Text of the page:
Lance Barton reveals what he has learnt from winter Zig fishing!

Lance Barton reveals what he has learnt from winter Zig fishing!

The Zig rig: love them or loath them, they can be a devastating method, especially in the colder months. I’ve got to admit, I was late to the party with them, much preferring to sit it out on regular tactics than pinging a piece of flip flop into the abyss. A saying that I have seen ring true with Zigs is ‘something could be everything’!

hate to beat the broken and battered drum again, but location with Zigs is very important. Not only do you have to find an area of the lake with carp in, but you also have to work out where they are swimming! In general, carp in cold water will group together and as such will normally be super obvious in their whereabouts, the only problem is tracking them down. The vast majority of the lake could be devoid of fish, yet one small corner, or open water spot could have the whole stock in! I always use a pair of binoculars and polarised glasses to give me the best chance of finding them.

Even in super cold conditions, the CARP aren't always on the bottom

When it comes to depths, there’s no hard and fast rules. Carp are wild, cold blooded creatures and as such will seek out the warmest layer of water. The middle of the water column is a good starting point and generally I will work upwards if we have milder weather and downwards in cold weather. Unfortunately, it’s just a case of trial and error with Zigs, you have to almost guess your way through it. It is worth pointing out, I guess where the fish are in the water, I never guess the depth. Casting a marker rod around your swim will give you a starting point, then you know the exact the depths you have to deal with.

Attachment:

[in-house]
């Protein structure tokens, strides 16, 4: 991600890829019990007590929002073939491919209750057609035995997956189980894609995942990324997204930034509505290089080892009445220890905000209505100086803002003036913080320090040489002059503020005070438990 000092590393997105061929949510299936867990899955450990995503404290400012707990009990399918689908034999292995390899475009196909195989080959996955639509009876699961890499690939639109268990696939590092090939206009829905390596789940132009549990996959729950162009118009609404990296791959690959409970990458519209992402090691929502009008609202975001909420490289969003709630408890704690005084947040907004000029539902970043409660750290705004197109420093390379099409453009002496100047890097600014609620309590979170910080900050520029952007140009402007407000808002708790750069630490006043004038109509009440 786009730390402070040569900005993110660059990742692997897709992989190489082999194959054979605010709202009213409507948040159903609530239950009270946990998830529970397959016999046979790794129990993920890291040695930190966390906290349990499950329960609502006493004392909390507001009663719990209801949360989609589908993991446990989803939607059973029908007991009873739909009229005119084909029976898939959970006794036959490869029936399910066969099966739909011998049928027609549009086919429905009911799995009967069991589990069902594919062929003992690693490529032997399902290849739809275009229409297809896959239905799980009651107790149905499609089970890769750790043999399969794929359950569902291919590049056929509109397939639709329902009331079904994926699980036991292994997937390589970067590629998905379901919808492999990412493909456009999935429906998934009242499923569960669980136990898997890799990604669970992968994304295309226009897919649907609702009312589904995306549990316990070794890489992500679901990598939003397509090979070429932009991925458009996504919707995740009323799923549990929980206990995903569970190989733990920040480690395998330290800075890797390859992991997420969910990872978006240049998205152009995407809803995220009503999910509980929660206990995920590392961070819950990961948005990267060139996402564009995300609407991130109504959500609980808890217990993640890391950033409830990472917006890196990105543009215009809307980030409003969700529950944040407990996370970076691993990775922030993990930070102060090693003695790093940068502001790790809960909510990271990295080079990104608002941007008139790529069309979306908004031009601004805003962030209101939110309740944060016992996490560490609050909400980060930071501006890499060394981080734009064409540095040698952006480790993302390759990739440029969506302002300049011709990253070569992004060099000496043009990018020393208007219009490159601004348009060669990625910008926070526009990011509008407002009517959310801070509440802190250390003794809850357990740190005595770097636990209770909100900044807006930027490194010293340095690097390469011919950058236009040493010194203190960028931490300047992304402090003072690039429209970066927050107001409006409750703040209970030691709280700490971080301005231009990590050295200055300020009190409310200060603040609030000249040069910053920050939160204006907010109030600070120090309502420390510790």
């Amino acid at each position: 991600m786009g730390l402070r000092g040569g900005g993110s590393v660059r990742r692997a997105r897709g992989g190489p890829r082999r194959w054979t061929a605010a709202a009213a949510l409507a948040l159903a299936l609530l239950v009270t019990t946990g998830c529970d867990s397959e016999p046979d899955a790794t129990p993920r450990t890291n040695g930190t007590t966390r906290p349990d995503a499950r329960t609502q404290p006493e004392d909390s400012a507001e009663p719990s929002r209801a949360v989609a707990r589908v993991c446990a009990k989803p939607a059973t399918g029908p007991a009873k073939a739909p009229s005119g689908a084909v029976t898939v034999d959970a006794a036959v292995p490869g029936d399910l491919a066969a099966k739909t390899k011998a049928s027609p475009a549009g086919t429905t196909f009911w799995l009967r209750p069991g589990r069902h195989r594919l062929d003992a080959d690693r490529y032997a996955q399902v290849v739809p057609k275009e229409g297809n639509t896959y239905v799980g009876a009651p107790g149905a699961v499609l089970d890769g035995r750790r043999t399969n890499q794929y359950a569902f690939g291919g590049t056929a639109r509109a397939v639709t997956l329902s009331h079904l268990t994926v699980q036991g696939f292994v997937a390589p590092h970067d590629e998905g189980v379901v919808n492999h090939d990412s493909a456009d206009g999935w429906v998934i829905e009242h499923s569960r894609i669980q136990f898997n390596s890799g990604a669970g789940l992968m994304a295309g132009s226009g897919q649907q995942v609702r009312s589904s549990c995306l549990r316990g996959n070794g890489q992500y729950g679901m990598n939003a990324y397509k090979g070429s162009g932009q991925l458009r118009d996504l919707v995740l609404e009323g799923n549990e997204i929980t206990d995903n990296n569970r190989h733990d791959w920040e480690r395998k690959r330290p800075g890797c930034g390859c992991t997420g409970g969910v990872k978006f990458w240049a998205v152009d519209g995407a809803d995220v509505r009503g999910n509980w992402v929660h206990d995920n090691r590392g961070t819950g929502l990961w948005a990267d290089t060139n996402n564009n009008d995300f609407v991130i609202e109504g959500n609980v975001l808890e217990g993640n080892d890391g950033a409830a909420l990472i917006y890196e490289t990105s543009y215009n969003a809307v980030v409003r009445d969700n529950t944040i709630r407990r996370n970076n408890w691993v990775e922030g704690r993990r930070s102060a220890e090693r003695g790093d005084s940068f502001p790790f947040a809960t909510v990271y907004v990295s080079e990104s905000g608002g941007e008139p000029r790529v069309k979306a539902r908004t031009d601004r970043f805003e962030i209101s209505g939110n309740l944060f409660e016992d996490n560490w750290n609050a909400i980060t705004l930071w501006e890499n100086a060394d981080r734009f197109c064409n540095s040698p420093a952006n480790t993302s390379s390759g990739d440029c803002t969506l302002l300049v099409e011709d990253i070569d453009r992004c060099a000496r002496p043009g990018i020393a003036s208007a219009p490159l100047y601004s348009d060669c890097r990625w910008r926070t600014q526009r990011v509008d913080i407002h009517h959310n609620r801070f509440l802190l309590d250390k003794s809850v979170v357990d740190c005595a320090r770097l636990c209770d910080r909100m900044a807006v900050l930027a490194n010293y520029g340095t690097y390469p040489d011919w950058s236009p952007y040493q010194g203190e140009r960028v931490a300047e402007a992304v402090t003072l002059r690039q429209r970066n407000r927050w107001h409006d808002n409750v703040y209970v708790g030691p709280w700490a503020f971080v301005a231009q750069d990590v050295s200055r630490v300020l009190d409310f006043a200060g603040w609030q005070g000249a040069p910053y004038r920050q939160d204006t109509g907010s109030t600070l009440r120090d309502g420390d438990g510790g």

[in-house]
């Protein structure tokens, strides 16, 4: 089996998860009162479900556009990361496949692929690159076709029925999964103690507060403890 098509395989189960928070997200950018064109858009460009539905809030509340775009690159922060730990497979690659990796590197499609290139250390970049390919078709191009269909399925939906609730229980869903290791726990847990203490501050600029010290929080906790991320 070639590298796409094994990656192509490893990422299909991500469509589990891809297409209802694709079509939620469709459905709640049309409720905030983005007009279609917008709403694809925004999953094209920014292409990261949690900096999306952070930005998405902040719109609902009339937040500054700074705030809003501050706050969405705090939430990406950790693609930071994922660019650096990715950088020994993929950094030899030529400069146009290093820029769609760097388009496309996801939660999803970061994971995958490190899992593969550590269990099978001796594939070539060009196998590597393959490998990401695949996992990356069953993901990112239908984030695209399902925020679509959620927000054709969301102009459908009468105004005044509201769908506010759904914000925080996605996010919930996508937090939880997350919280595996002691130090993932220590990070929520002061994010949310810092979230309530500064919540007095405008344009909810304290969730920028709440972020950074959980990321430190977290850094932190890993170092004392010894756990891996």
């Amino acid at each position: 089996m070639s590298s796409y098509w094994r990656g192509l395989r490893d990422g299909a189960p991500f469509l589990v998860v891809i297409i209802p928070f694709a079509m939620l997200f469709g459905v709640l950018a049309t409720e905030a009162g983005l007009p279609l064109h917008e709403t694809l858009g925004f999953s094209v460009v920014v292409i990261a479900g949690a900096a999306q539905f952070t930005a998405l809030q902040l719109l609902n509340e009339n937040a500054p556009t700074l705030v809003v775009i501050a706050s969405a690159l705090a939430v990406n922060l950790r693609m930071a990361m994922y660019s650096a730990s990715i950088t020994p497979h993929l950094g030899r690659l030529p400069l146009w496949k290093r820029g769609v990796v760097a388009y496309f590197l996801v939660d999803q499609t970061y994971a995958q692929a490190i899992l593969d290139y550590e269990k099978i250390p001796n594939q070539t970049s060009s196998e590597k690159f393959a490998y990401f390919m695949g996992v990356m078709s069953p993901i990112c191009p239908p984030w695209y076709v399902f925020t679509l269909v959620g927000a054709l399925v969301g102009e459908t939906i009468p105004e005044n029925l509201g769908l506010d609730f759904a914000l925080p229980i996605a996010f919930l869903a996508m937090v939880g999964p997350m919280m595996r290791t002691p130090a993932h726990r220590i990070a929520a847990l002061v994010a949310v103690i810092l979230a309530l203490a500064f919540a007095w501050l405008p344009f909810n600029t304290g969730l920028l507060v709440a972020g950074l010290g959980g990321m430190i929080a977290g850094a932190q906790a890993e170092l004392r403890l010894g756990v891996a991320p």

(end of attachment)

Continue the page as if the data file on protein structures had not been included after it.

Foam is a classic hookbait for zigs and in cool, clear water I don’t think you can beat it. When temperatures start to drop further though, I tend to switch to larger hookbaits, even using 16mm pop-ups with a load of spray on them. I find the colder the water, the bigger and smellier you need to go on the bait front. I also match my hooks and hooklengths in this manner too, smaller hooks and thinner line with small foam baits, and large hooks with heavy line with larger baits.


I always fish all three rods on Zigs, this gives you the best chance of finding the depths they want to be at. Each one I set up to the same, a big, 5oz lead on a lead clip with bow string tight line. This is vital for me as it works in a few different ways. The first is that the tight line, and spring back of the mono give great detection of line bites, helping you further pinpoint the carp’s location. Secondly, the bites on Zigs can be finicky at the best of times. You have to think about it, the fish have such a massive hooklink to play with, so a big lead and tight line gives you the best chance of the hook catching hold.


By far the biggest thing I have learnt from years of Zig fishing is there really are no rules. The fish make them up as you go along, sometimes I think they do it to spite me! It is super exciting fishing too, as bites come out of the blue. There are no warning signs, no fish showing over you, no bubbles; just a twitchy bite and a heart stopping moment. Zig fishing has without doubt improved my fishing in the cold, I no longer dread it, I absolutely love it!